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Winnipeg’s Southwest Transitway – Navigating the P3 Procurement Process


Stage 1 of the Southwest Transitway, the initial phase of the City of Winnipeg’s rapid transit network, opened for service in April 2012 providing fast, frequent, reliable service without transfer for most passengers travelling between the southwest part of the City and downtown. The City’s next rapid transit project, Stage 2 of the Southwest Transitway, will extend the transitway southerly to the University of Manitoba. The Southwest Rapid Transitway (Stage 2) and Pembina Highway Underpass Project (SWT2) includes the construction of 7.6 km of exclusive transitway runningway and active transportation paths; six transitway and three rail structures; a noise attenuation wall; two land drainage pump stations; eight rapid transit stations; park and ride facilities; extensive utility and rail relocation works; and reconstruction and widening of the Pembina Highway Underpass.

Advancing SWT2 from functional design to construction required the collaboration of engineering
specialists, procurement lawyers, and financial advisors. This paper focuses on the engineering aspect of 1) the preparation of the business case and value for money assessment (VFM) for a PPP Canada
funding application; 2) preparation and evaluation of the request for qualification (RFQ); 3) preparation and evaluation of the Request for Proposal (RFP), and 4) finalization of the project agreement (PA) for SWT2.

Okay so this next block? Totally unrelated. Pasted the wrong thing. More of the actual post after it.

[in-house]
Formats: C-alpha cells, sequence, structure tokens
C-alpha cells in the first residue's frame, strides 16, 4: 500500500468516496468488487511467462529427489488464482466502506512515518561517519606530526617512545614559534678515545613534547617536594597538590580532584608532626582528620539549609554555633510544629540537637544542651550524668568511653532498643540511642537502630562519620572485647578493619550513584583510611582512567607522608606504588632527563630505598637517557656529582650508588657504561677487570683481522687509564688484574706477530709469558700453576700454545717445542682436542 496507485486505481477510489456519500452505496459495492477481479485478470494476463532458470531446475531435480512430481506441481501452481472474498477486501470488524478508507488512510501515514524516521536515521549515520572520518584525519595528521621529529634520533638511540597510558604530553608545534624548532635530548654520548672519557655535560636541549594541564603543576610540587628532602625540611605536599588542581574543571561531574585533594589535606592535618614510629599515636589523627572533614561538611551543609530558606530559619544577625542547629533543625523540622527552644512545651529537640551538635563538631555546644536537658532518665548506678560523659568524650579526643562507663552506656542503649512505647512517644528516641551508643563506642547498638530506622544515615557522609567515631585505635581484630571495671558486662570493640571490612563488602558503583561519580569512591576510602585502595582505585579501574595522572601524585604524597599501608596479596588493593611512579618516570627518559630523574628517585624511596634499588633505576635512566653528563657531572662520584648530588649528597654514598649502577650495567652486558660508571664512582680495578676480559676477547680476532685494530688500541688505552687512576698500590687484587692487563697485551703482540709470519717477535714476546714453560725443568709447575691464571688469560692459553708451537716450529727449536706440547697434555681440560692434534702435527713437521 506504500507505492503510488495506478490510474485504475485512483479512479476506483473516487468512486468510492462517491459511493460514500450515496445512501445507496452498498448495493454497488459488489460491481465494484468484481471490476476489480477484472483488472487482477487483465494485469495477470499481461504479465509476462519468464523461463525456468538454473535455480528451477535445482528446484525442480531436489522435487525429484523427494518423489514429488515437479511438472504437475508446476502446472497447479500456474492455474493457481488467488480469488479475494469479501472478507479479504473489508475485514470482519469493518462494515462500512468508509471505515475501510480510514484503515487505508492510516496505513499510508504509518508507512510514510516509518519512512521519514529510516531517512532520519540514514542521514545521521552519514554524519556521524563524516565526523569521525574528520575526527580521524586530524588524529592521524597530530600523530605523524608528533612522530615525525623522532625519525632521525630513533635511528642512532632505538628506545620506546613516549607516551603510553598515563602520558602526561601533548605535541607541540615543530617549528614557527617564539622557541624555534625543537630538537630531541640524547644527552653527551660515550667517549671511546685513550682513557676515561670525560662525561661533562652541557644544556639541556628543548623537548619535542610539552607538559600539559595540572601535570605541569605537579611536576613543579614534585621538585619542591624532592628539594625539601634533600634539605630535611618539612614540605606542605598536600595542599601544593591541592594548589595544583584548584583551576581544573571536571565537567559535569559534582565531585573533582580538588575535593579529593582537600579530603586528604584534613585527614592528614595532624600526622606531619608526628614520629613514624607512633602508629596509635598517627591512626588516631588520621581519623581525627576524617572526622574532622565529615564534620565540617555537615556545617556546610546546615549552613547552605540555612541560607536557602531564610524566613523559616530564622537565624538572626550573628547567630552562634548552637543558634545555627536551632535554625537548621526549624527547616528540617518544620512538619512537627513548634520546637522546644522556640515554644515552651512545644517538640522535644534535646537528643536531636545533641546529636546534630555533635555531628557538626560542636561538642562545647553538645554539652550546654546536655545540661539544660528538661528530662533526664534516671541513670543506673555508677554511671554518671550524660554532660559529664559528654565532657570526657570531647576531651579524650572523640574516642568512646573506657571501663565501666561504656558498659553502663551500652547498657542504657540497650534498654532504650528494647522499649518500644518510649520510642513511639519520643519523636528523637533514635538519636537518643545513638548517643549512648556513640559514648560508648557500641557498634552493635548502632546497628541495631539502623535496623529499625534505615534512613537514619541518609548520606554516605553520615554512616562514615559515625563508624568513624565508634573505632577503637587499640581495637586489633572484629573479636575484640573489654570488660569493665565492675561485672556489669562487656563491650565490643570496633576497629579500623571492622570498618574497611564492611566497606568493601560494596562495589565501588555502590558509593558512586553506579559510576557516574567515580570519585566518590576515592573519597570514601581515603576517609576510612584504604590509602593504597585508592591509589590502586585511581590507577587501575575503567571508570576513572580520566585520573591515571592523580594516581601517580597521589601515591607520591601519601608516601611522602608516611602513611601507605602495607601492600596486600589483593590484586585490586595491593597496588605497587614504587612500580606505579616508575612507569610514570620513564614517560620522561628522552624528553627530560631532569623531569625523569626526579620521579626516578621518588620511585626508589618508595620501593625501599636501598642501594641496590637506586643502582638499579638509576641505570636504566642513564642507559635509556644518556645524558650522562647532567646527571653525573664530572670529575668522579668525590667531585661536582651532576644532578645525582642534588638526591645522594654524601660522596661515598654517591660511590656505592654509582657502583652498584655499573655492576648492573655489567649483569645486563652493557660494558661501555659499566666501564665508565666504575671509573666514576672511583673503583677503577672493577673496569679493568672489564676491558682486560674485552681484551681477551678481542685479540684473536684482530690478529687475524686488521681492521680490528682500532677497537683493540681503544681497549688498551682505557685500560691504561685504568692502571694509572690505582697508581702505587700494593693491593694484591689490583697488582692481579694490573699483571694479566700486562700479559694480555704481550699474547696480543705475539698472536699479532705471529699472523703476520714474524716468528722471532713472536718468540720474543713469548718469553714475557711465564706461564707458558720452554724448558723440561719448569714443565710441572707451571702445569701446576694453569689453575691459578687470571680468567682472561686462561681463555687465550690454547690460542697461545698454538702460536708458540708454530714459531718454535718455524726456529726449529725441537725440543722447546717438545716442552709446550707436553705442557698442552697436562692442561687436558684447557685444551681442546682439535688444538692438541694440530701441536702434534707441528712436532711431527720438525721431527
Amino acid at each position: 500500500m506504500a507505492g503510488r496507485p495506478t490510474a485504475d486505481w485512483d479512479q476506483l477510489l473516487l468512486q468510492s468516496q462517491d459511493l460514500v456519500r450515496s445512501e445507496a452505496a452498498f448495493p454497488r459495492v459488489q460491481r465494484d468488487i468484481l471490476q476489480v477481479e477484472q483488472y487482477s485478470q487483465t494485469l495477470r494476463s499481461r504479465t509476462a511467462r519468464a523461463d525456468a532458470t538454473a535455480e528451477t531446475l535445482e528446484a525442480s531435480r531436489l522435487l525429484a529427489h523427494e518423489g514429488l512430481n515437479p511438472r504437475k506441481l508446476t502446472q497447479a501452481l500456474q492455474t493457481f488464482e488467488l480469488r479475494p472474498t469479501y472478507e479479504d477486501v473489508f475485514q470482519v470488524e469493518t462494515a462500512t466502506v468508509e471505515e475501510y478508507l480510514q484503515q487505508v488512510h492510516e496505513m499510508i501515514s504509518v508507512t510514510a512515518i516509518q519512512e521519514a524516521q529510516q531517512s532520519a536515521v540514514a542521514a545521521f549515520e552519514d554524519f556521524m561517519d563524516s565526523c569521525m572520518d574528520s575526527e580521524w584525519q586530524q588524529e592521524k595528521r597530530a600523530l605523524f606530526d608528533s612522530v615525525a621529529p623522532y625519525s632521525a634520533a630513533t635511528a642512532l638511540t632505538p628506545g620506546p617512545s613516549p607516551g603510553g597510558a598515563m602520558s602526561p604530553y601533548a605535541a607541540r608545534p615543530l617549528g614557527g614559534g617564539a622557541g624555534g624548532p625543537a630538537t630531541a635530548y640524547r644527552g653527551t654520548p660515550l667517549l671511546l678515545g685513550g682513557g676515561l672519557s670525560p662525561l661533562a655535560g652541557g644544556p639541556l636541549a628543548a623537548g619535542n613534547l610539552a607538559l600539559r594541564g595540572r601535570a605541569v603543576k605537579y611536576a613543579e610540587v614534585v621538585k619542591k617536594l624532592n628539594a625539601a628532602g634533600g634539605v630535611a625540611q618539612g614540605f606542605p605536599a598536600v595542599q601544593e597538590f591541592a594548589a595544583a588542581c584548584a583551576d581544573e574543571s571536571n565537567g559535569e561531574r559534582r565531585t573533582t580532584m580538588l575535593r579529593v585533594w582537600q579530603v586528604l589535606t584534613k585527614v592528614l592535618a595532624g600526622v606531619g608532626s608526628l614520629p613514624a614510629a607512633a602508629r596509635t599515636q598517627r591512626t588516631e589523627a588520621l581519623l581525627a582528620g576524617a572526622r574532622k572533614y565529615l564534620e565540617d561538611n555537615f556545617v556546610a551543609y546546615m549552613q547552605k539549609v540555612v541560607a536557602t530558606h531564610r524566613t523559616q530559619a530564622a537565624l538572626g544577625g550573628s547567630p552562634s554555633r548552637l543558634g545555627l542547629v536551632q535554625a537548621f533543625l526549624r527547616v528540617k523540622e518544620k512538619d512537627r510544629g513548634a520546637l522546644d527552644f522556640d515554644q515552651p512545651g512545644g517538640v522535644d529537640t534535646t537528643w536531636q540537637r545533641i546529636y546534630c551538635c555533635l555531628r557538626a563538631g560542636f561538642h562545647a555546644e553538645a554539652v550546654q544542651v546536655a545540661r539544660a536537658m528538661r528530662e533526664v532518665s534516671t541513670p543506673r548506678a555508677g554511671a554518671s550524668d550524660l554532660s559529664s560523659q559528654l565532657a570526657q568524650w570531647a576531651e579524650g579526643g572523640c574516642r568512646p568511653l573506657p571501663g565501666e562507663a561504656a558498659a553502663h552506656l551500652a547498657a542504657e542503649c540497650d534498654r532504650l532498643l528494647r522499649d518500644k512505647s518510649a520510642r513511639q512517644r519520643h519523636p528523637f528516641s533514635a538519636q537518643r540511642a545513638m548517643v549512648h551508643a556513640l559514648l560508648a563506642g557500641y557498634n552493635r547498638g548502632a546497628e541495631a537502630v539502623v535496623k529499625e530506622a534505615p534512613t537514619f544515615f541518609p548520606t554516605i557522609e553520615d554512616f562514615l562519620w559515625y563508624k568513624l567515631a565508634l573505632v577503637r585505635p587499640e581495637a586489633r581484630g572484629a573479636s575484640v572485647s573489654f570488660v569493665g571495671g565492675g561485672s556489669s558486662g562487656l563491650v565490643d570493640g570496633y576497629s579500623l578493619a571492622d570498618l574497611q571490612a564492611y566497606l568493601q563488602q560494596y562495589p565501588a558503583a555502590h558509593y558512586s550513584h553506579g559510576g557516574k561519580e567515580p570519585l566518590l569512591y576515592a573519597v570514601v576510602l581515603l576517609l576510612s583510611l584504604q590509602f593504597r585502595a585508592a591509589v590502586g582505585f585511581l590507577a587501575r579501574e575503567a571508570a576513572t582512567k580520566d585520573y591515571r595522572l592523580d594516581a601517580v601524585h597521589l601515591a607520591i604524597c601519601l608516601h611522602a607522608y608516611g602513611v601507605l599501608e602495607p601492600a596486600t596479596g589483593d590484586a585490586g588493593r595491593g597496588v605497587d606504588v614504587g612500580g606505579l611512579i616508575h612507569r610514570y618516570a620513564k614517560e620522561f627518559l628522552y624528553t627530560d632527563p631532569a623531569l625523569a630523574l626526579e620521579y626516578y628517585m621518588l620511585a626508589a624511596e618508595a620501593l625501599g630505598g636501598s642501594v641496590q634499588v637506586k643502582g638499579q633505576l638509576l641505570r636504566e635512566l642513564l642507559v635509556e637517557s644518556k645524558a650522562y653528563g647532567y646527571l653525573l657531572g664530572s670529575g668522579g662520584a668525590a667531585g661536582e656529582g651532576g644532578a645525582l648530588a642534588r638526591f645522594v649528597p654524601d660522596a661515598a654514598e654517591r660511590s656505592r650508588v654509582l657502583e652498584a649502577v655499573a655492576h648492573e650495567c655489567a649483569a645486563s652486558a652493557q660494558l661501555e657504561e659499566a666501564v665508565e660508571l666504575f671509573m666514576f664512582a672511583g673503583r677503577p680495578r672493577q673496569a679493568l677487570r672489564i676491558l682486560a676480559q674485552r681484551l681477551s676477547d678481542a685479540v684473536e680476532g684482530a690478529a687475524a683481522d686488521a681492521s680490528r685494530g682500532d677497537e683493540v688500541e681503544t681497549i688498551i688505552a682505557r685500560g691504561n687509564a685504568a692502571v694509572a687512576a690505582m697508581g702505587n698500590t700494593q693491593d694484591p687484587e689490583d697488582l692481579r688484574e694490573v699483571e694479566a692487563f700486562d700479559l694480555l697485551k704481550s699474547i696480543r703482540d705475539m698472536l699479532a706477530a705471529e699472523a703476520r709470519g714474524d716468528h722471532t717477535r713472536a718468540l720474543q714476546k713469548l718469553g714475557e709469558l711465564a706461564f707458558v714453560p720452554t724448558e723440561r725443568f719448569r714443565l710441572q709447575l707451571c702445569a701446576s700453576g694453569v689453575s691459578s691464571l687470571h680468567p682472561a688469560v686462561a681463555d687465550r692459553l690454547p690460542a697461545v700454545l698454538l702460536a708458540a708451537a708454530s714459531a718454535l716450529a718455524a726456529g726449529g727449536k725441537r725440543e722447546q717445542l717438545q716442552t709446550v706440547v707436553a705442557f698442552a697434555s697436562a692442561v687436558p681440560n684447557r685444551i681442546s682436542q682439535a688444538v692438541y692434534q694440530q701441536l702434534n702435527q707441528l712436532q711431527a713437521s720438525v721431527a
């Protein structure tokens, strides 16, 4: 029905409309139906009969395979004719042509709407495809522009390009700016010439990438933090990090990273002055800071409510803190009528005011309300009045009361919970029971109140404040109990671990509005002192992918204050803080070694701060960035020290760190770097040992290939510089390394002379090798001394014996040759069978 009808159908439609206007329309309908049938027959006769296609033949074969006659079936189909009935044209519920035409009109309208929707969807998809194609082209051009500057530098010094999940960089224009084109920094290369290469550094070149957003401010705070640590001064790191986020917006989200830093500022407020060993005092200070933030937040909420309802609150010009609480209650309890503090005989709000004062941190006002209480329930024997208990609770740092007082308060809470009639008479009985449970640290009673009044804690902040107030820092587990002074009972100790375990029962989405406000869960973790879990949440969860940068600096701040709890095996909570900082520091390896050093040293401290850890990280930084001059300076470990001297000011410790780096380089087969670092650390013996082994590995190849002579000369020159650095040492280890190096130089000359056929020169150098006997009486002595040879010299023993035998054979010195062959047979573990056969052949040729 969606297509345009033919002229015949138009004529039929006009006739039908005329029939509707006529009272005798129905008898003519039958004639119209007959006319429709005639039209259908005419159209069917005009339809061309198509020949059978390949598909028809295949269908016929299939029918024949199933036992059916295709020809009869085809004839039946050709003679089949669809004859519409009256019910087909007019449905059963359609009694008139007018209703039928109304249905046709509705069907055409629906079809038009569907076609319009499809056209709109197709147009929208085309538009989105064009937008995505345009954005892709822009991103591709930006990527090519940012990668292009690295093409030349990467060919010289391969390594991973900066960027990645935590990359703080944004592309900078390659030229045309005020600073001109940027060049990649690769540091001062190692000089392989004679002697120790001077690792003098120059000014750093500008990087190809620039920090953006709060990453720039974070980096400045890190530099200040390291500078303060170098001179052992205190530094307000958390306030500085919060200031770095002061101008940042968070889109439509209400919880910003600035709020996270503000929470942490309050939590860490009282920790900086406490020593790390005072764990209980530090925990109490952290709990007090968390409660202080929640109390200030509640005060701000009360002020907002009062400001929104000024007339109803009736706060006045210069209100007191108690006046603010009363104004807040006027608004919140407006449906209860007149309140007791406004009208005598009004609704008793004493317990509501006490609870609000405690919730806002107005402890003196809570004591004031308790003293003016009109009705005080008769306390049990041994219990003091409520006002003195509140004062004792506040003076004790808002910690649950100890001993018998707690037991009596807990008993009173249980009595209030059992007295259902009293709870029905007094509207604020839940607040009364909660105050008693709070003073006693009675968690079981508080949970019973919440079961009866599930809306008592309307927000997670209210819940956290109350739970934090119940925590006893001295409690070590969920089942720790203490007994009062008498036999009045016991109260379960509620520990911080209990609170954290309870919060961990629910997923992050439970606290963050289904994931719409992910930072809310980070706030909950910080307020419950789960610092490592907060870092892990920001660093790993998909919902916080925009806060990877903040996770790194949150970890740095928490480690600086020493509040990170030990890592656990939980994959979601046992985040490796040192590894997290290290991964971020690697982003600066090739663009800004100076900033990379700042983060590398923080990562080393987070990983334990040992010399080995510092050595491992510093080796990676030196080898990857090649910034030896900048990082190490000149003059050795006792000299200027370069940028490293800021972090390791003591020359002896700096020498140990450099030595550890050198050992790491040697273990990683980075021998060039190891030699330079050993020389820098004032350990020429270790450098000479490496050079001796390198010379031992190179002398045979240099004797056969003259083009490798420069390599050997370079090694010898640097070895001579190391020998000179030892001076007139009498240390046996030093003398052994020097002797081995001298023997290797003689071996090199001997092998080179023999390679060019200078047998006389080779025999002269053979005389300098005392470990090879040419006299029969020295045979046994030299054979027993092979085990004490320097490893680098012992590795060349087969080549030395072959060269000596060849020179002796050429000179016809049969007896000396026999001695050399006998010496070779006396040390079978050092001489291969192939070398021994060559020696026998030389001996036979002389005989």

The business case and VFM assessment compared a Design, Build, Finance, (operate), and Maintain (P3) procurement against a traditional Design-Bid-Build approach. The engineering aspect for this process included preparation of detailed capital cost estimates. Due to the nature of SWT2, PPP Canada’s Schematic Estimate Guide was not directly applicable (typically used for vertical infrastructure) so a modified costing format was developed.
Following confirmation of the P3 procurement method and project funding, an RFQ was issued that prequalified three Proponents. The RFP issued to the Proponents was separated into two main parts: 1) RFP (bidding instructions); and 2) PA (project contract) that detailed the terms of the project delivery. Engineering services provided during the RFP open period included Proponent requests for information, participation in commercially confidential design meetings, modifying the PA to facilitate Proponent innovations, and assistance in the evaluation of technical submissions.
The Government of Canada is contributing up to $91.2 million through the PPP Canada Fund while the Province of Manitoba and City of Winnipeg will contribute the balance of the Project costs. At a cost estimate of $467.3 million, this is the largest infrastructure investment undertaken by the City of Winnipeg to date.

Conference Paper Details

Session title:
Investing in Road Construction: Building Canada’s Economy
Peters, T.
Taylor, R.
Cooper, C.
Construction, Maintenance and operations